What Would an AI Grading App Look Like?

While a whole lot of people (academics and non-academics alike) have been losing their minds lately about the potential of students using ChatGPT to cheat on their writing assignments, I haven’t read/heard/seen much about the potential of teachers using AI software to read, grade, and comment on student writing. Maybe it’s out there in the firehose stream of stories about AI I see every day (I’m trying to keep up a list on pinboard) and I’ve just missed it.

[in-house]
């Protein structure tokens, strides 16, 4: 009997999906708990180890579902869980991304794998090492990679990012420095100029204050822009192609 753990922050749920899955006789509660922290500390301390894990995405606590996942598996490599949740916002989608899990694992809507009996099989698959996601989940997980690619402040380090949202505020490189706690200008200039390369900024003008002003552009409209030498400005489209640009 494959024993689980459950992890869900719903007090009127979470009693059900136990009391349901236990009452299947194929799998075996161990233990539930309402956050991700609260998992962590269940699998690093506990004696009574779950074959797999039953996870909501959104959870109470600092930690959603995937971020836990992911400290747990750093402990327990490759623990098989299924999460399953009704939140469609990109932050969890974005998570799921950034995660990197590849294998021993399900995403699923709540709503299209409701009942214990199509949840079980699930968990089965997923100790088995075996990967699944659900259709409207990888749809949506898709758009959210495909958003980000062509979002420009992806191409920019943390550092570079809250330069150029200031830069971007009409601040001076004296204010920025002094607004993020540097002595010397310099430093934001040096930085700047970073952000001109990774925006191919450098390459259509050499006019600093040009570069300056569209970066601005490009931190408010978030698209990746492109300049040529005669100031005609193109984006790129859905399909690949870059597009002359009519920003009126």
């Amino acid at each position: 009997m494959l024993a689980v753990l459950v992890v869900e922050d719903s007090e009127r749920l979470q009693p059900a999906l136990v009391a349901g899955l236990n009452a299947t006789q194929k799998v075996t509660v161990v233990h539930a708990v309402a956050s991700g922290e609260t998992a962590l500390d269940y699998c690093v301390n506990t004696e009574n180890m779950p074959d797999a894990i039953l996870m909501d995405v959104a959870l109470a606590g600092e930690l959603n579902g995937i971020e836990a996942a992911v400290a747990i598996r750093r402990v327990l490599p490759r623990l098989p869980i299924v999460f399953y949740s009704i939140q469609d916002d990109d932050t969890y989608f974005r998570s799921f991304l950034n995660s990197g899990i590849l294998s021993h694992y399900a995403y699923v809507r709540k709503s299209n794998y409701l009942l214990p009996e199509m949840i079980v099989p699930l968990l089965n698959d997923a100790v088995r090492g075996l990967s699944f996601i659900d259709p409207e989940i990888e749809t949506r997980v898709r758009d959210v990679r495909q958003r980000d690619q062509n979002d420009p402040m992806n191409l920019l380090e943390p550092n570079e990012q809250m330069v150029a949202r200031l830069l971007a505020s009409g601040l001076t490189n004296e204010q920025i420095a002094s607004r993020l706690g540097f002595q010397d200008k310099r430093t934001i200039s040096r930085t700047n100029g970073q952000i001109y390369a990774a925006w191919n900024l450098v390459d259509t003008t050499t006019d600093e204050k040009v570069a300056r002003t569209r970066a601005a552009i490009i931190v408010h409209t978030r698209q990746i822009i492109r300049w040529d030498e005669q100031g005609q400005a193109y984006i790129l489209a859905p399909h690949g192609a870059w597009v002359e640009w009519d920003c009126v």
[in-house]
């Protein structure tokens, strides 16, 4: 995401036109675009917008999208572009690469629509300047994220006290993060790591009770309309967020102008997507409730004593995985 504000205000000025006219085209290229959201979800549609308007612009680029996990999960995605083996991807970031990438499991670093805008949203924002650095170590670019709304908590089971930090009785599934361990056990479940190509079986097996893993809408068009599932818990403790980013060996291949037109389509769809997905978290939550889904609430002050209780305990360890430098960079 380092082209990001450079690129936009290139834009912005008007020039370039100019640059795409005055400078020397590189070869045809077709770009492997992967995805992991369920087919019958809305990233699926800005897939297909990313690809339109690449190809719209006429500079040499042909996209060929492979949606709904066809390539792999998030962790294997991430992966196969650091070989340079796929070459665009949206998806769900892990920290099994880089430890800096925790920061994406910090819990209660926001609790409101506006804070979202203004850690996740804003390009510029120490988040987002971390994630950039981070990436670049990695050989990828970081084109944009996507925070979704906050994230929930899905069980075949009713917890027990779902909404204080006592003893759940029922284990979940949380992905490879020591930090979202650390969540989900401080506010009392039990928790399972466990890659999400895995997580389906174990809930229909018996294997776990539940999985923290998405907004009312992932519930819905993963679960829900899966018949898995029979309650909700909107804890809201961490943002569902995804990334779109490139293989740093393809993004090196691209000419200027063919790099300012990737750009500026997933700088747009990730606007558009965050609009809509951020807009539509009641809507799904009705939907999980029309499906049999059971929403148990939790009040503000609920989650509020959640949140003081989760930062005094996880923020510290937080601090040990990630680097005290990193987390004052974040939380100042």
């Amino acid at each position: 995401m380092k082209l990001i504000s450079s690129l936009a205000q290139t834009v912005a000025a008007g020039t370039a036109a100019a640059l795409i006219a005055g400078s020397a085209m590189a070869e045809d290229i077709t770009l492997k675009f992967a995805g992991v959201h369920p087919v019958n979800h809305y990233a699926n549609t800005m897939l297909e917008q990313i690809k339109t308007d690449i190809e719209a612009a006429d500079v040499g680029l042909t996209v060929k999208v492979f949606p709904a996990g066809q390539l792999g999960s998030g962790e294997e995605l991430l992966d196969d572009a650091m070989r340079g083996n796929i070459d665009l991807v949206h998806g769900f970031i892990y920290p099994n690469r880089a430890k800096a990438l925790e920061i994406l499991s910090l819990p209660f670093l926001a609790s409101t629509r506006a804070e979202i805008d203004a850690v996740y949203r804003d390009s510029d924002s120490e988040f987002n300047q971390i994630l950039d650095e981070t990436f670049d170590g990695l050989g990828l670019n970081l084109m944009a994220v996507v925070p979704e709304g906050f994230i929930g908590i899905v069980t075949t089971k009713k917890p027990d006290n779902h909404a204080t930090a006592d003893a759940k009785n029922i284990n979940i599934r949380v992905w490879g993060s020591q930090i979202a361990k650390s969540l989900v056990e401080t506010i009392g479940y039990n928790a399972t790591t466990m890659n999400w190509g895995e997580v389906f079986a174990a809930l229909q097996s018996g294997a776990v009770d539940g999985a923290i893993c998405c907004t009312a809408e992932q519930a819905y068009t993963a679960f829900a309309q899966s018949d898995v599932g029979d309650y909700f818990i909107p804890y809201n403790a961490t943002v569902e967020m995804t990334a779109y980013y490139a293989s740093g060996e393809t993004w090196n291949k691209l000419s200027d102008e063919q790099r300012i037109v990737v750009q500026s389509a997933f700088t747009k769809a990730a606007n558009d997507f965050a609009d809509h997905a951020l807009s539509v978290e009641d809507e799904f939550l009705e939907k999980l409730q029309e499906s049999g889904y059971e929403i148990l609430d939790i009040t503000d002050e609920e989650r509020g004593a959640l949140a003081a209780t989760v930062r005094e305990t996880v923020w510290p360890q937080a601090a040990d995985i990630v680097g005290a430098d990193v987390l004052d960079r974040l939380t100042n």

I’ve searched and found some discussion of using ChatGPT to grade on Reddit (here and here), and I’ve seen other posts about how teachers might use the software to do things other than grading, but that’s about it. In fact, the reason I’m thinking about this again now is not because of another AI story but because I watched a South Park episode about AI called “Deep Learning.” South Park has been a pretty uneven show for several years, but if you are fan and/or if you’re interested in AI, this is a must-see. A lot happens in this episode, but my favorite reaction about ChatGPT comes from the kids’ infamous teacher, Mr. Garrison. While complaining about grading a stack of long and complicated essays (which the students completed with ChatGPT), Rick (Garrison’s boyfriend) tells him about ChatGPT, and Mr. Garrison has far too honest of a reaction: “This is gonna be amazing! I can use it to grade all my papers and no one will ever know! I’ll just type the title of the essay in, it’ll generate a comment, and I don’t even have to read the stupid thing!”